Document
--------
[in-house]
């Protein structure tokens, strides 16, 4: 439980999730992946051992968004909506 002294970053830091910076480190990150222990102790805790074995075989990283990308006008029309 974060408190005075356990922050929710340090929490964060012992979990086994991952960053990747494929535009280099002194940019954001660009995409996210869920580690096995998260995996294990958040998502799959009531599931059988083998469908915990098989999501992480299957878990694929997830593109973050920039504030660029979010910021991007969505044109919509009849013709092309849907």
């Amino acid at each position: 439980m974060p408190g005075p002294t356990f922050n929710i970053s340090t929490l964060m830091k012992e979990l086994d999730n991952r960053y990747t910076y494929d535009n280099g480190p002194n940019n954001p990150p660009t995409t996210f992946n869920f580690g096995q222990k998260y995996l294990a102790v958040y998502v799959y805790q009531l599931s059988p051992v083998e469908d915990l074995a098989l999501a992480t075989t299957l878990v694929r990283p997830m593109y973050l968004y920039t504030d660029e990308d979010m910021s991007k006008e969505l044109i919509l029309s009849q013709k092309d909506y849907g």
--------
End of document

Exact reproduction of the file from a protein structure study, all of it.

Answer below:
[in-house]
């Protein structure tokens, strides 16, 4: 439980999730992946051992968004909506 002294970053830091910076480190990150222990102790805790074995075989990283990308006008029309 974060408190005075356990922050929710340090929490964060012992979990086994991952960053990747494929535009280099002194940019954001660009995409996210869920580690096995998260995996294990958040998502799959009531599931059988083998469908915990098989999501992480299957878990694929997830593109973050920039504030660029979010910021991007969505044109919509009849013709092309849907």
């Amino acid at each position: 439980m974060p408190g005075p002294t356990f922050n929710i970053s340090t929490l964060m830091k012992e979990l086994d999730n991952r960053y990747t910076y494929d535009n280099g480190p002194n940019n954001p990150p660009t995409t996210f992946n869920f580690g096995q222990k998260y995996l294990a102790v958040y998502v799959y805790q009531l599931s059988p051992v083998e469908d915990l074995a098989l999501a992480t075989t299957l878990v694929r990283p997830m593109y973050l968004y920039t504030d660029e990308d979010m910021s991007k006008e969505l044109i919509l029309s009849q013709k092309d909506y849907g």